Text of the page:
Mises Daily Articles
Understanding "Quid Pro Quo"
Like other spontaneously evolving systems, language tends to move in the direction of more effective cooperation. But sometimes usage distorts once-clear words into sources of confusion.
C.S. Lewis cited “gentleman” as an example. Its usage moved from stating a fact — a man who was landed and had a coat of arms — to a way of praising someone’s behavior, something we already had plenty of words for. But in the process, the word lost its ability to clearly communicate what it once meant.
Quid pro quo is a phrase that has similarly evolved from offering clarity to producing confusion. It originally meant “something for something.” That offered a useful distinction between voluntary market arrangements, in which people were induced to cooperate by being offered adequate compensation, and government arrangements (or robbery), in which such inducements need not be offered.
However, the usage of quid pro quo has evolved to typically mean an exchange of equally valuable goods or services. In the process, it has muddied the distinction between voluntary and involuntary arrangements.
Traded Goods Not Valued Equally
Market exchanges are not quid pro quo arrangements in its newer sense. Individuals’ self-interest would require that if you voluntarily traded me a baseball bat in exchange for a glove, it would have to be true that I valued the bat more than the glove and you valued the glove more than the bat. Every such exchange is better than equal for all parties.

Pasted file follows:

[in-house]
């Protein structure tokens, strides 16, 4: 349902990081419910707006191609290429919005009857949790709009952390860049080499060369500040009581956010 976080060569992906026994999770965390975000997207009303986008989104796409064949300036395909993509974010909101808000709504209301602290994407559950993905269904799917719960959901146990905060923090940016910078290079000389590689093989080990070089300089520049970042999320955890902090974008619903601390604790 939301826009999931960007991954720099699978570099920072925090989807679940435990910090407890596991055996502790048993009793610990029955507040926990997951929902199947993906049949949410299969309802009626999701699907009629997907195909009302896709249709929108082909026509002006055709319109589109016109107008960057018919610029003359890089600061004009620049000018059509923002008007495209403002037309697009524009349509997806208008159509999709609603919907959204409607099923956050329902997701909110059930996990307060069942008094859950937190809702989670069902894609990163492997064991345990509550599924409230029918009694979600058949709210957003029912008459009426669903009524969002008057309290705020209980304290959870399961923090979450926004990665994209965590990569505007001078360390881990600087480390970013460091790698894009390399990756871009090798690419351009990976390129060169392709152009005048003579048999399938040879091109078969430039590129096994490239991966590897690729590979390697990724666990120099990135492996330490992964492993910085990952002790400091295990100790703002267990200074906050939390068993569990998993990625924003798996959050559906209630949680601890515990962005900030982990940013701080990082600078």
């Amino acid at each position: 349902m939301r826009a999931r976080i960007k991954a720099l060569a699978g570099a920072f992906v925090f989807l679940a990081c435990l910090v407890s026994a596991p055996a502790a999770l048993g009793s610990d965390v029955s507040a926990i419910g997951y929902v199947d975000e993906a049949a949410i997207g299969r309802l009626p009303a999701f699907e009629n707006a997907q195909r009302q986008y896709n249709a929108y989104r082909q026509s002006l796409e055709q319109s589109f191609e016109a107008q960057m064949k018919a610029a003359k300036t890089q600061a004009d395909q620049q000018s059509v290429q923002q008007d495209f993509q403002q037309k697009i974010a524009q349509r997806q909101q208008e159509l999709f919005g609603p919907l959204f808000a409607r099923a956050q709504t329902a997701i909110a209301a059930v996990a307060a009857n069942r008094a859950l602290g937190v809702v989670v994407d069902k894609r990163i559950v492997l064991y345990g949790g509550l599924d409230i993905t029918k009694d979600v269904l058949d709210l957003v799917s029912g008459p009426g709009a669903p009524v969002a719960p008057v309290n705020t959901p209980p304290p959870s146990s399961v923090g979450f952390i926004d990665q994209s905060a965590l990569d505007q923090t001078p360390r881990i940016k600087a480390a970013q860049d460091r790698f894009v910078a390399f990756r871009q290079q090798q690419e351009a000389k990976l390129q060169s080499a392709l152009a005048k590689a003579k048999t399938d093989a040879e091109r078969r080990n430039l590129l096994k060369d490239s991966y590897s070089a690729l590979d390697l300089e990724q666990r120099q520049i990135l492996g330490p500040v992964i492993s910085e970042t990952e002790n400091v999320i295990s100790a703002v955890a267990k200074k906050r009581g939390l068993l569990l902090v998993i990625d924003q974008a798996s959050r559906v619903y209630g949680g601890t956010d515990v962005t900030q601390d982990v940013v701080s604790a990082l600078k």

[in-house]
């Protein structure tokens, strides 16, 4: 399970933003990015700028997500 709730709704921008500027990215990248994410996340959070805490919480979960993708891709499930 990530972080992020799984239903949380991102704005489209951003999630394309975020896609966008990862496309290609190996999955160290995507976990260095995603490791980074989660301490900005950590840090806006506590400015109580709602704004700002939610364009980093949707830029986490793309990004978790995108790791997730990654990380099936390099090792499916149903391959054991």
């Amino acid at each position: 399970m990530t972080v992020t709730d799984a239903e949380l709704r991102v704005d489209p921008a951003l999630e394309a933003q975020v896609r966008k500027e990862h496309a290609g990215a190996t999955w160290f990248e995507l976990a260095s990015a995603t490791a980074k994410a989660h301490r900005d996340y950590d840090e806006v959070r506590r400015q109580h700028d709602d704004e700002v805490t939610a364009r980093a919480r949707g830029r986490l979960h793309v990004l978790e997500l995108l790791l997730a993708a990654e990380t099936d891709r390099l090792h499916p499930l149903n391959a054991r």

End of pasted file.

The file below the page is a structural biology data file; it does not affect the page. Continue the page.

As Clarence Carson recognized, “The equity consists in the advantage which each party receives, not in some sort of equality supposed to be in the goods traded.” Because both gain, improving their well-being in their own eyes, it is equitable. Inquiring into whether equal values were exchanged, when the exchange itself demonstrates that the parties involved placed different values on the goods or services in question, can only undermine understanding.
Wealth Gained from Every Free Exchange
Considering market exchanges as involving equal values also leaves people blind to the fact that artificial government restrictions which reduce the volume of willing exchanges destroys wealth that would have been created in the absence of those restrictions. These include taxes, tariffs, and onerous regulatory burdens that act like taxes; price ceilings and floors; entry barriers and other limitations on competition, etc.
The distortion of thinking in terms of supposedly equal, quid pro quo arrangements also extends to government redistribution. Such actions involve conferring additional rights on certain individuals. But since government has no resources but those taken from members of society, that requires the extraction of rights from others. Such actions may be portrayed by some as a quid pro quo between society and those “helped,” but that characterization is inherently inaccurate, because it leaves out what William Graham Sumner called “the forgotten man,” who is forcibly made a loser in those arrangements.
Government Wealth Redistribution Not True Quid Pro Quo
When no “quid” is offered to third parties who are involuntarily injured by such taxation or regulation, what is involved is not an exchange of equal values, but the unjust imposition of harm on some, backed by government’s monopoly on the legal use of coercion. As Clarence Carson put it, “To the extent that force plays a role, quid pro quo is not the rule.” After all, force is only necessary when something is involuntary.